The Trump administration is poised to ask Congress for deep budget cuts to the Energy Department’s renewable energy and energy efficiency programs, slashing them by 72 percent overall in fiscal 2019, according to draft budget documents obtained by The Washington Post.
Many of the sharp cuts would probably be restored by Congress, but President Trump’s budget, due out in February, will mark a starting point for negotiations and offer a statement of intent and policy priorities.
The document underscores the administration’s continued focus on the exploitation of fossil fuel resources — or, as Trump put it in his State of the Union address, “beautiful clean coal” — over newer renewable technologies seen as a central solution to the problem of climate change.
The Energy Department had asked the White House for more modest spending reductions to the renewable and efficiency programs, but people familiar with the process, who spoke on the condition of anonymity to share unfinished budget information, said the Office of Management and Budget had insisted on the deeper cuts.
The cuts would also be deeper than those the Trump administration sought for the current fiscal year but was unable to implement because of the budget impasse in Congress. The federal government has been operating on a series of continuing resolutions that have maintained existing spending. The current continuing resolution expires Feb. 8.
Spending for the Energy Department’s Office of Energy Efficiency and Renewable Energy (EERE) is set at $2.04 billion for the current fiscal year, which ends Oct. 1. Last year, the administration asked for st $636.1 million, a decline of more than two-thirds, although Congress did not implement the request. For 2019, the administration’s draft proposal would lower that request even further, to $575.5 million.
The document also suggests substantial staff cuts, down from 680 in the enacted 2017 budget to 450 in 2019.
“It shows that we’ve made no inroads in terms of convincing the administration of our value, and if anything, our value based on these numbers has dropped,” said one EERE employee, who spoke on the condition of anonymity to discuss the internal budget information.
Energy Department spokesperson Shaylyn Hynes said in an email that “anyone who questions this Administration’s commitment to an all-of-the-above energy approach simply look at our record.”
She said that “though it may not fit into the narrative of the environmental lobby and their pundits, the truth is that Secretary Perry believes that there is a role for all fuels—including renewables--in our energy mix.”
It is unclear whether the document represents a final budget proposal or will be subject to last-minute negotiation and revision.
One person familiar with the negotiating process, who spoke on the condition of anonymity to freely describe what the person had learned, said that the budget request had been lowered after negotiations with the Office of Management and Budget, and may have been lowered further because of a desire to channel more funding toward nuclear energy, a favored subject for Energy Secretary Rick Perry.
DOE spokesperson Hynes defended the department’s record, saying that last year it “awarded hundreds of millions of dollars to solar and wind energy.”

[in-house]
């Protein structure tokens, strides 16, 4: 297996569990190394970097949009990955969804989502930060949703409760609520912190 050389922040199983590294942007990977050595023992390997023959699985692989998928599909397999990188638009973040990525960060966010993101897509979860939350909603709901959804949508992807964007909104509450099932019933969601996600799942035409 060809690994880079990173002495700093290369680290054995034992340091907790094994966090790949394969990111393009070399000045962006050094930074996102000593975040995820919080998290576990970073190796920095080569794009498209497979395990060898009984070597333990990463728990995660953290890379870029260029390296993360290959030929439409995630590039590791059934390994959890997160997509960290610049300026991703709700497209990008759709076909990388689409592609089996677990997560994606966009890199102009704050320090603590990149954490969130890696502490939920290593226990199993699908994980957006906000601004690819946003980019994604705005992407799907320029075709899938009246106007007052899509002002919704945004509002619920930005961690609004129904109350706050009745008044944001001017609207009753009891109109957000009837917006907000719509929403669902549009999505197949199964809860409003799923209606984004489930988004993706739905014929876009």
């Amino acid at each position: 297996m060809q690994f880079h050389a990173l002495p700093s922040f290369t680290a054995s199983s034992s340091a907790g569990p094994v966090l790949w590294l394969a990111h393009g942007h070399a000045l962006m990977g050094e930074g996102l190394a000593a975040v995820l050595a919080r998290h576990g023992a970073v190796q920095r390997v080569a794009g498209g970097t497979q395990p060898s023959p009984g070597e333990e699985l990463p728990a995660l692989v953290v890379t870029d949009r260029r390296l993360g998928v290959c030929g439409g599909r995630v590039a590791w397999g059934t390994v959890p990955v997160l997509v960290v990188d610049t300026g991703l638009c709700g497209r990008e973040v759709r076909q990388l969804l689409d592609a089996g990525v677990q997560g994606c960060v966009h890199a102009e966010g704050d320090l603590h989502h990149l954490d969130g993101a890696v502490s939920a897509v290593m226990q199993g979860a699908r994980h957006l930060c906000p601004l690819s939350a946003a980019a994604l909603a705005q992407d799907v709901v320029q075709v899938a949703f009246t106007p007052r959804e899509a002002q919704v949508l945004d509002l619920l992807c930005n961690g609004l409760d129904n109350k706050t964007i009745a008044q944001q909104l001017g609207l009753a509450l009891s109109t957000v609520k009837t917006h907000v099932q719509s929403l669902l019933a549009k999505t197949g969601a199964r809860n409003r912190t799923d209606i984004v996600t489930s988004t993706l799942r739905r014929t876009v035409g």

But the funding requests for next year represent a double whammy for renewable energy after the administration last week imposed tariffs on imported solar panels.
The tariff action e is likely to decrease the installation volumes of solar energy in coming years, according to industry analysts.
The Office of Energy Efficiency and Renewable Energy is perhaps best known for the solar “SunShot” program, which strives to drive down the price of solar energy.
The large bulk of its funding is deployed on research, most frequently at the National Renewable Energy Laboratory in Golden, Co. The vast majority of the laboratory’s $293 million budget in 2017 came from EERE.
But it is far from clear that the cuts would become a reality.
“The president suggests a budget, but, under the Constitution, Congress passes appropriations bills,” Sen. Lamar Alexander (R-Tenn.), an influential appropriator on energy issues, said in a statement.
The draft document says the administration will once again ask Congress to abolish the weatherization program, which has trained thousands of workers and helped reduce utility bills for thousands of homeowners.The budget proposal would also eliminate state energy grants. The budget would ax research in fuel efficient vehicles by 82 percent, bioenergy technologies by 82 percent, advanced manufacturing by 75 percent and solar energy technology by 78 percent.
The proposal would cut funds for electric car technologies and fuel-efficient vehicles — at $307 million currently the biggest of the program areas — to $56 million in 2019.
Money for bioenergy technologies have gone to research renewable fuels from nonfood sources.
The plan would also chop spending on more efficient building technologies and research into geothermal, hydro and wind power.
The renewable and efficiency programs represent about 7 percent of the Energy Department’s overall budget. The majority of the department’s budget goes to maintaining the nation’s nuclear weapons stockpile and cleaning up sites contaminated by federal nuclear programs.